Finding the killer pass to create a goalscoring opportunity is something that crops up into Rafinha’s game frequently, however, these passes often come after a lung-busting sprint to press an opposition midfielder to screen, block or win possession for the Blaugrana. There is also an extreme aura of Brazilian instinct in his game. At times, you will see the likes of Neymar or Dani Alves do something that maybe seen as a “lack of respect for authority” by some and “complete genius” by others, this is the way they see the game and how it should be played at that particular moment in time. The Brazilians often like to dance, celebrate and take advantage of any given opportunity to show off their talents.
Whether he is nonchalantly gliding past and shrugging defenders off or steering a perfectly weighted pass into the road of a teammate with his paintbrush of a left foot, when witnessing Rafinha play, we can see that he has the same sense of freedom, rhythm and creativity as his compatriots in his persona. In 2014-15, Rafa completed 67% of his take-ons, a stat that places him above the likes of Lionel Messi, Neymar and Suarez in the mouth-watering list of Barcelona players.
Another jaw-dropping stat is that in FC Barcelona’s thrilling treble win, Rafa completed almost 800 passes in only 30 appearances (in 16 of which, he played 25 minutes or less), giving him a spectacular 92% passing accuracy; a score that Xavi Hernandez would be blushing about with great pride.
When Lionel Messi or Andres Iniesta run past people with the ball, it is always to advance and never for the sake of humiliating an opposing defender, even if there is a nutmeg or step-over in the motion. Brazilians have a little more to them. They enjoy embarrassing and, at times teasing defenders with their bamboozling footwork, all in the name of entertainment. Although he has spent 20 of his 22 years in Spain, Rafinha has Brazilian blood and was raised around Brazilian parents and culture. These are traits that he will never stray from.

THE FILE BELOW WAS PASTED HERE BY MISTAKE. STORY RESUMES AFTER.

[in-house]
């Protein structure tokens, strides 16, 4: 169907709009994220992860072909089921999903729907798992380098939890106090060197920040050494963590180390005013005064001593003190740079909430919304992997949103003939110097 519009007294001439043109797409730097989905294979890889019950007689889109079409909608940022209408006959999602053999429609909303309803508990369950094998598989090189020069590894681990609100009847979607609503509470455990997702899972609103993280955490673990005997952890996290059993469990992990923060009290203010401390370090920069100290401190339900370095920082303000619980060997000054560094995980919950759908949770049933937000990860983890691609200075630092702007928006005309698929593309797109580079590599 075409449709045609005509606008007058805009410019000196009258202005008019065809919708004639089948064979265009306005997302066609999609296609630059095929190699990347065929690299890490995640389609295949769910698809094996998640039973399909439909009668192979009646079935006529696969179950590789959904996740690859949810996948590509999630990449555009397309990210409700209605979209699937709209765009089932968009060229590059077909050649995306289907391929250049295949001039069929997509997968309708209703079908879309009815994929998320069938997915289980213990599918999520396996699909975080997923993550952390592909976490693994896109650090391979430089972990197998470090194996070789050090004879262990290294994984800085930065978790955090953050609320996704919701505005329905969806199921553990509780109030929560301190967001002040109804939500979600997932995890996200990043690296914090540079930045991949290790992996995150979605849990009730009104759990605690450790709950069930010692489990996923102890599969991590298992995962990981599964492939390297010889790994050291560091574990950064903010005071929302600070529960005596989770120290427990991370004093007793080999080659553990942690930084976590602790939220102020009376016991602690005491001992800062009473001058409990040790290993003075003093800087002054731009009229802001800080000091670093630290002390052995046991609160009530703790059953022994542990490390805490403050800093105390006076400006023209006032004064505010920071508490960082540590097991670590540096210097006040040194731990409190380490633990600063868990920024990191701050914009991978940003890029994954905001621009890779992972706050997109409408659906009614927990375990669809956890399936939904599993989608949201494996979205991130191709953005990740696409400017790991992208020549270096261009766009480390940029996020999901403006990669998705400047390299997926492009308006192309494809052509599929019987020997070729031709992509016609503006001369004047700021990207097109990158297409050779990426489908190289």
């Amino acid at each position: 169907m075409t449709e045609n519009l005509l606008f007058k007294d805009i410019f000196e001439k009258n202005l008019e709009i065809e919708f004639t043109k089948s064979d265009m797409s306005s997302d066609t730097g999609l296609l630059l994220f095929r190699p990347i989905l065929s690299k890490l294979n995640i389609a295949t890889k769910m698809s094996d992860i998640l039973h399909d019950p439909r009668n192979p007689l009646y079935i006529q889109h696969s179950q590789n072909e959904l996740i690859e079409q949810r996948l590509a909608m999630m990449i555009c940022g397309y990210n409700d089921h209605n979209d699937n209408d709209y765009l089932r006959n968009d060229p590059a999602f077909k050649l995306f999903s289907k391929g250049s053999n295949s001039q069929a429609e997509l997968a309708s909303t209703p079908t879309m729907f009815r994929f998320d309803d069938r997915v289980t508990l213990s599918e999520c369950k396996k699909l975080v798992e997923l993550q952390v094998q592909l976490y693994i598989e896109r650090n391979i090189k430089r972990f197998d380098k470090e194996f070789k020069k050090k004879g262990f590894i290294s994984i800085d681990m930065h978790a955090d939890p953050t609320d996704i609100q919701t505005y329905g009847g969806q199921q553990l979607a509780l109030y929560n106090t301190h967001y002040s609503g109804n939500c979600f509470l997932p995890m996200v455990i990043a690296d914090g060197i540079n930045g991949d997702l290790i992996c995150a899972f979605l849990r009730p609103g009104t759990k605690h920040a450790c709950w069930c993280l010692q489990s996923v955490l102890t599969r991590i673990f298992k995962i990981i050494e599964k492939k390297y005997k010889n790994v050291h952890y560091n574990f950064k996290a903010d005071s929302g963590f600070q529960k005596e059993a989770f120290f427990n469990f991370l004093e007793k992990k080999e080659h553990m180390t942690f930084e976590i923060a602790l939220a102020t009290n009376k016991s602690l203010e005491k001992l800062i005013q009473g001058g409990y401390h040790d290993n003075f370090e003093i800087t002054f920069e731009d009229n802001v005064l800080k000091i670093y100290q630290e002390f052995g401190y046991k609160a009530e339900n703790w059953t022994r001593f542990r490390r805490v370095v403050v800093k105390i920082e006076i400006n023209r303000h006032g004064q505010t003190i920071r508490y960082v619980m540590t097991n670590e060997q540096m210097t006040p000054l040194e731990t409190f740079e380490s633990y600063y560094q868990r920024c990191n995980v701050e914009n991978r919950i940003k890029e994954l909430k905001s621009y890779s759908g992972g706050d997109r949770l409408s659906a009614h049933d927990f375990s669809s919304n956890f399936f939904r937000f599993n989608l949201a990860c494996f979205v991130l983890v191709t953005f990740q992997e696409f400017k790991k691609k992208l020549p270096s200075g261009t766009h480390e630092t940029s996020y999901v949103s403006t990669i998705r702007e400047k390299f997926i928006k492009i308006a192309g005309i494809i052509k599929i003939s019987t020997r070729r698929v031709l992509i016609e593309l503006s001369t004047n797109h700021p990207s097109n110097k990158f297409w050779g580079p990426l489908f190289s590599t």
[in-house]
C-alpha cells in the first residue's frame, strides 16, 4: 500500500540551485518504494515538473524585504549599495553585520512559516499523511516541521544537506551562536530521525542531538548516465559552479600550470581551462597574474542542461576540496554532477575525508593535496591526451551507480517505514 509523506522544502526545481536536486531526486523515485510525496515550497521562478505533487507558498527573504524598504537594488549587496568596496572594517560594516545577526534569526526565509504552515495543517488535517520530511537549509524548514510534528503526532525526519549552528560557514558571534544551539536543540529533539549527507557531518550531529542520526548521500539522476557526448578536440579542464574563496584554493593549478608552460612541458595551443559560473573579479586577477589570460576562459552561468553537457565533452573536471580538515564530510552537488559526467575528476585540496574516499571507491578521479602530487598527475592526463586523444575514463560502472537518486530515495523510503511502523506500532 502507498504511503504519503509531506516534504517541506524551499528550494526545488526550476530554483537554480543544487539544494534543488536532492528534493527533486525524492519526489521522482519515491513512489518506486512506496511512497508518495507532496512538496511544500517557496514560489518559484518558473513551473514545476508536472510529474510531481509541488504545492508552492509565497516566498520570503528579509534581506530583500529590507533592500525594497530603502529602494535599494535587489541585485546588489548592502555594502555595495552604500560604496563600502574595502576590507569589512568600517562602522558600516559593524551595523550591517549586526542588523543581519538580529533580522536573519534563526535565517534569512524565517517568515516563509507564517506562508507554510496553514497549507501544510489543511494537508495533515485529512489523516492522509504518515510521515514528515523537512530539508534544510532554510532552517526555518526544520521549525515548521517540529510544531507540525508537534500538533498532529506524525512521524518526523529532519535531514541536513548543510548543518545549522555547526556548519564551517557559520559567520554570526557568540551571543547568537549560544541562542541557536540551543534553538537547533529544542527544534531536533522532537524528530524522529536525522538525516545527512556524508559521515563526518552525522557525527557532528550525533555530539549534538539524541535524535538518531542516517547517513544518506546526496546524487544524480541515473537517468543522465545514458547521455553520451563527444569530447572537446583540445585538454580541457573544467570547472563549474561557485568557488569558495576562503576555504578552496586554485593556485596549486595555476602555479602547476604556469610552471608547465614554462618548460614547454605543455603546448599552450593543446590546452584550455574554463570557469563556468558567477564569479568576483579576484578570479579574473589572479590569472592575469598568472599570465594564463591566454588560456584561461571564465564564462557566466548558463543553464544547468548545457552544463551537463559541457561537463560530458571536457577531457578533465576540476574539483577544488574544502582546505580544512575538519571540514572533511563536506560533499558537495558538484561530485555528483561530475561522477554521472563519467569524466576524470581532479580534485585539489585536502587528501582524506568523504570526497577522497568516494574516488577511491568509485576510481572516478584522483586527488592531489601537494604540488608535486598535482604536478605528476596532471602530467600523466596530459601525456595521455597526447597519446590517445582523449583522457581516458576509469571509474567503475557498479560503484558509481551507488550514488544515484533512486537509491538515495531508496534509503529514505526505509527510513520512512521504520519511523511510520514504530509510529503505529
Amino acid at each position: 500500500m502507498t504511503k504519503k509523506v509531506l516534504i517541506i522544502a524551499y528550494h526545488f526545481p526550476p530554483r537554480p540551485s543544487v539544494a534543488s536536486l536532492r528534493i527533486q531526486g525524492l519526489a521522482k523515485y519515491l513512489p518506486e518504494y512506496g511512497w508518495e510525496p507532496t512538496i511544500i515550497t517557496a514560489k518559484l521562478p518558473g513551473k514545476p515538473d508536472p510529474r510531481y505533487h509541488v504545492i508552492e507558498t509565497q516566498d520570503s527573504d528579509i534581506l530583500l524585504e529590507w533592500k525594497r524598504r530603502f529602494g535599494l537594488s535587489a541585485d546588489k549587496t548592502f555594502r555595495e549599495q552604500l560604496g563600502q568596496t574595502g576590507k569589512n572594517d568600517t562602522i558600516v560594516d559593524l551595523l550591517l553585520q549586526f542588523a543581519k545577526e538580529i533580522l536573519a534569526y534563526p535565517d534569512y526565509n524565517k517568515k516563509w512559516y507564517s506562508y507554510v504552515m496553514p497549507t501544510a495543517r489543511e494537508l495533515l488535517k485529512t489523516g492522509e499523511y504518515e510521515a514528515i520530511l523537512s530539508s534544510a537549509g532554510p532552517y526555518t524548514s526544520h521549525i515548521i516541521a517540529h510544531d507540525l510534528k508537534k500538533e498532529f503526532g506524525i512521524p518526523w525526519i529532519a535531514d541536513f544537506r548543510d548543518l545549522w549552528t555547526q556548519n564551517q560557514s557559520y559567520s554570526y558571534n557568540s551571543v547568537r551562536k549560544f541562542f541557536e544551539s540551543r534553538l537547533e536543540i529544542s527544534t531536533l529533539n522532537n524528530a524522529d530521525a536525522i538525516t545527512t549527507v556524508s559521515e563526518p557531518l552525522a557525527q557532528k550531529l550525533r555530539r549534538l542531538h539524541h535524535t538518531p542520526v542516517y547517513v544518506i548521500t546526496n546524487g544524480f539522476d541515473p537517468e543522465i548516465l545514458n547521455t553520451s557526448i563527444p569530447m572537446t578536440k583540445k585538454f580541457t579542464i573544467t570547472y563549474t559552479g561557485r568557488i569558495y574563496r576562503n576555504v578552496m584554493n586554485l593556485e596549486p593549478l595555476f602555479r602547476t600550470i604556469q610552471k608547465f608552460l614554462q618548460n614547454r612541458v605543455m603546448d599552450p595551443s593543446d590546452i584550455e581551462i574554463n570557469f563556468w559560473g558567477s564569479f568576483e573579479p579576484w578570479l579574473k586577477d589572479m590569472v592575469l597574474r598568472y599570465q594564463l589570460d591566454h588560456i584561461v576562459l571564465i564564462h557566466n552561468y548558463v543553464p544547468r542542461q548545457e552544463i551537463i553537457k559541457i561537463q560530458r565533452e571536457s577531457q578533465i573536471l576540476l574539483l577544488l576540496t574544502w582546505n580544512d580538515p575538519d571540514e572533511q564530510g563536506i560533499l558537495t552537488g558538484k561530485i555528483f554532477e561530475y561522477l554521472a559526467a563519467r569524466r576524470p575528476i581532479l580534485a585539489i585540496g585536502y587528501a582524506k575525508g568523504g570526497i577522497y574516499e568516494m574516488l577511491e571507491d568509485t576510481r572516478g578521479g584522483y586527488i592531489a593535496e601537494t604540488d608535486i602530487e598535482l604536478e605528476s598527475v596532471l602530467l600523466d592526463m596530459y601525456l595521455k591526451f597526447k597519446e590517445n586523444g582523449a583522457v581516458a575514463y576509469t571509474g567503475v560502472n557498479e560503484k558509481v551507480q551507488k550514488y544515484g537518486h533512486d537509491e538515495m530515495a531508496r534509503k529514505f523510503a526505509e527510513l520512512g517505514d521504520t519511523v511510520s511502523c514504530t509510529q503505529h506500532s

That being said, from growing up in Europe and particularly the Catalan culture, he has learned extremely important lessons, ethics and values. Being humble, respectful and hard-working are all qualities that are prioritised highly by the Catalan folk. With Rafinha’s flamboyancy, natural flair and eagerness to impress coinciding with his hard-work, selfless running and defensive sacrifice for the team, he has a rare cocktail that gives him a fantastic opening to break-through and become a regular face in Barcelona’s world-shaking team in the next 10 months.
In 2015-2016, Rafinha will offer Barca a midfielder that is willing do defensive errands and cover ground in-between the full-backs and the attackers, therefore allowing the likes of Neymar and Messi to remain in advanced positions to break with and also save their energy for attacking prowess. Winning 48% of his attempted tackles last term, his miraculously robust engine enables him to work durability without the ball, which is something that Sergio Busquets will be all too grateful for as he supplies added defensive cover in vacated areas that ‘Busi’ has been attempting to break-up play and retain in all alone over the past seasons. He has also proved to be more than a threat in the final third, chipping in with creative assists and critical goals from his perfectly timed runs into the 18-yard-box that Barca’s coaching staff are forever pining for from midfielders, crafting the scenarios in training every day.
He is playing for a manager that has already proved his faith in the young star and is surrounded by world champions on the training pitch daily. Due to the transfer ban, Barcelona’s newest signing, the Turkish magician from Atletico de Madrid’s championship winning team; Arda Turan is unavailable for selection until January. Andres Iniesta is gradually finding it more and more physically testing to control the flow or compete at such a high level for as long; therefore not having his usual effect on games for much longer than 60 minutes. The absence of Xavi Hernandez’s assurance is an issue which will be sure to play a role from time to time; nobody in the history of football has dictated the tempo or killed and completely taken the sting out of games when required the way Barca’s former captain did.
With all these dilemmas and headaches for manager; Enrique, Rafa will never have a better window to prove that the managers faith, trust and loyalty in him was worthily placed upon the correct shoulders.
Now is the time of Rafinha Alcantara.
Written by Alex Clapham